24 September 2007

Yep. He's pissed

How can you tell?

He drops the 'd' word.

Democracy.

When other people do it, it's an attack on democracy.

When Danny Williams uses the same sort of tactics, he is just standing up for his peeps.

Actually it's not really the tactics it's the fundamental challenge on Williams represented by the Labrador "revolt"

Danny Williams argues that "Canada" exploits Newfoundland (and Labrador) resources and gives nothing in return. Within the province, people of Labrador make the same argument and with some justification.

This sort of argument flies in the face of Danny's core political belief, namely that the only legitimate political fight is the one between the "nation" he leads and the one on the mainland. Everything else must be subordinated to that since, if nothing else, it becomes the justification for his holding power. His political legitimacy derives from his supposedly superior ability to wage the supposedly only legitimate fight.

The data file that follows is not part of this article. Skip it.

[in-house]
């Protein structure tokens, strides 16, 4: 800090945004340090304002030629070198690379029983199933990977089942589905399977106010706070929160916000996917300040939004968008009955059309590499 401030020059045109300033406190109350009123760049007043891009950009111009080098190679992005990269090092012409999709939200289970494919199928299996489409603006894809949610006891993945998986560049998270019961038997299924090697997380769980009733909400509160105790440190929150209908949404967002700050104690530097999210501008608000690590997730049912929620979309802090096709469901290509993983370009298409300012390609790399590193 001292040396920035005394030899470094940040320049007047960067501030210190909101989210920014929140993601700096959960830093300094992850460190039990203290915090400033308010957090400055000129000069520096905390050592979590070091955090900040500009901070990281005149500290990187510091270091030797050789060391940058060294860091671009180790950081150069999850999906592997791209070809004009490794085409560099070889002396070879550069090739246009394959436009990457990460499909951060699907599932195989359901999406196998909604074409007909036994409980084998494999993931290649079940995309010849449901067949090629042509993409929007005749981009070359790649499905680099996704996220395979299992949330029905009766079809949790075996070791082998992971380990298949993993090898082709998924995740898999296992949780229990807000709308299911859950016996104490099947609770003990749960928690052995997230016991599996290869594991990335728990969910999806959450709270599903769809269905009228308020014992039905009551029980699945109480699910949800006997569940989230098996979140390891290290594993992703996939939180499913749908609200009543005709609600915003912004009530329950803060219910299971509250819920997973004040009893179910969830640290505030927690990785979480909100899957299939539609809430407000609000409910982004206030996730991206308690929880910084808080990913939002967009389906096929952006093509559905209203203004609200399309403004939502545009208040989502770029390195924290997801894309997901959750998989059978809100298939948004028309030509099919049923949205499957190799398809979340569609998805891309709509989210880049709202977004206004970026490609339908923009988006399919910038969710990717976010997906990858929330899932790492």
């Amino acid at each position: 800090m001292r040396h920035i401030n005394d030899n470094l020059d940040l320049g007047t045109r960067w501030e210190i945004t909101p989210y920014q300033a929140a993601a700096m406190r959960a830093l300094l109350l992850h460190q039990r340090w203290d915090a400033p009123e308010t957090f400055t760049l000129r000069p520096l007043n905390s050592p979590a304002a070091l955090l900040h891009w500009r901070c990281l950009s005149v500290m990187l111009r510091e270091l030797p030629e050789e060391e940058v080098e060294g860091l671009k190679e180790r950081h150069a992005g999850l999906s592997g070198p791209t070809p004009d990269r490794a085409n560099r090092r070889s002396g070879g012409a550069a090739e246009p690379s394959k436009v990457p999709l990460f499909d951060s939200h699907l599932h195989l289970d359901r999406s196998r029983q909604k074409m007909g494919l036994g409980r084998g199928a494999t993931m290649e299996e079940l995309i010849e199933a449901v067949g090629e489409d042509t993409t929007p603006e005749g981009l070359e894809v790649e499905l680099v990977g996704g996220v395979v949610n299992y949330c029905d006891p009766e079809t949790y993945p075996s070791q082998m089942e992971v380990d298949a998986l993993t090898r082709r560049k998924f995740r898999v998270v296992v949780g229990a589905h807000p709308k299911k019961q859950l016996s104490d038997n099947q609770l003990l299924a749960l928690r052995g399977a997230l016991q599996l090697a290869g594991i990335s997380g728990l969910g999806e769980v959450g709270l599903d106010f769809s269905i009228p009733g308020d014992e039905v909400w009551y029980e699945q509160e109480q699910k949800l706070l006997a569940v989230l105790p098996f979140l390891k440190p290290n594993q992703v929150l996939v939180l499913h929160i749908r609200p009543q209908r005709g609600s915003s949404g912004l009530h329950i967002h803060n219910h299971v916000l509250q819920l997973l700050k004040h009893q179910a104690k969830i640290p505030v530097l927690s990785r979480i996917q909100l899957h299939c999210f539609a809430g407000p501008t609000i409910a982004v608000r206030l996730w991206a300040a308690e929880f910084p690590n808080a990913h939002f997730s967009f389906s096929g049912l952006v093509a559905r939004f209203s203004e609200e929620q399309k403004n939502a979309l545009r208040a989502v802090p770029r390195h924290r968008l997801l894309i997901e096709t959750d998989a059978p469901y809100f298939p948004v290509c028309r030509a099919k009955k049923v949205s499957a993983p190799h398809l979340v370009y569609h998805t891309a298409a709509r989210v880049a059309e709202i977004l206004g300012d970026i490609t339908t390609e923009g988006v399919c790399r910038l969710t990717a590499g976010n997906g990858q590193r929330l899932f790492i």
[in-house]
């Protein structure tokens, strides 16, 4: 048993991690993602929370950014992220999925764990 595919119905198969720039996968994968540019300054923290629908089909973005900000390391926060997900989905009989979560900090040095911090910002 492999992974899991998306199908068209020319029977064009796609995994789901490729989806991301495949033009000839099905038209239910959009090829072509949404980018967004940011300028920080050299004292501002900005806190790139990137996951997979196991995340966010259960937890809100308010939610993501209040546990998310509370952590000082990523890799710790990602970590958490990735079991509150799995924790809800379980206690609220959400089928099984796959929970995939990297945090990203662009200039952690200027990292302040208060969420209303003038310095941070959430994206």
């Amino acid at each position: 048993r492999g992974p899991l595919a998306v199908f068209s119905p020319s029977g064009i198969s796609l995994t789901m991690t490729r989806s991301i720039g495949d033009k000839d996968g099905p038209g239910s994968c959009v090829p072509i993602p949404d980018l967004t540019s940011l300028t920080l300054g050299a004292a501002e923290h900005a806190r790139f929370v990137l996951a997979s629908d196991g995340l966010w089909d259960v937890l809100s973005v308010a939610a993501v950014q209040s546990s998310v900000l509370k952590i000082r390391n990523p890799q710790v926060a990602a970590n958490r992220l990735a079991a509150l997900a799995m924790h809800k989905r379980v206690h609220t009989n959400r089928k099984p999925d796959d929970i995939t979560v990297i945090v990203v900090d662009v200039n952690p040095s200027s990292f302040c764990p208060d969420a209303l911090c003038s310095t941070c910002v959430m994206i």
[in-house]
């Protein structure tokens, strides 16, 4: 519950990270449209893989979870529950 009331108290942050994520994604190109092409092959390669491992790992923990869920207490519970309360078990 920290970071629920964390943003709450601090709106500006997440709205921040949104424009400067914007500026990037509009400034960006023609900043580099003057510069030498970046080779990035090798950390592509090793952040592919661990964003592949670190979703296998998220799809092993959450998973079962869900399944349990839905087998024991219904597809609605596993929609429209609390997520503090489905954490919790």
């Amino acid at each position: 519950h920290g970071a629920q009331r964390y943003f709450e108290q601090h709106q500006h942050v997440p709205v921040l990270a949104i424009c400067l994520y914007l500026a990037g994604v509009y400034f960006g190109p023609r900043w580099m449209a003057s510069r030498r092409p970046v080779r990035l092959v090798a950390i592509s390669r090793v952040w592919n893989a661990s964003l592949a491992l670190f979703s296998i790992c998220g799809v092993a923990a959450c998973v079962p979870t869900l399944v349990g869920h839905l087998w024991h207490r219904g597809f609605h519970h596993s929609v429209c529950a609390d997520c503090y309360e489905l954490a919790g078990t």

Take a look at his campaign song.

Look at the line: "stop your 'more for me please' rants"

Not aimed outward, but aimed inward.

"We" all must stand together behind the single leader and speak with a single voice in the Great Fight. "Cause if we don't stand together, then we don't stand a chance".

Danny's cause is just and noble. Every other demand within the province is illegitimate, a 'political game', a subversion of democracy simply by virtue of the way he defines it.

His language is simplistic and self-serving.

It's like he never learned the Golden Rule, or it's political equivalent: "What goes around comes around."

But subversion of democracy?

Well, around these parts that's the sort of term we'd reserve for a Premier who has no problem with taking away free speech in the House of Assembly.

-srbp-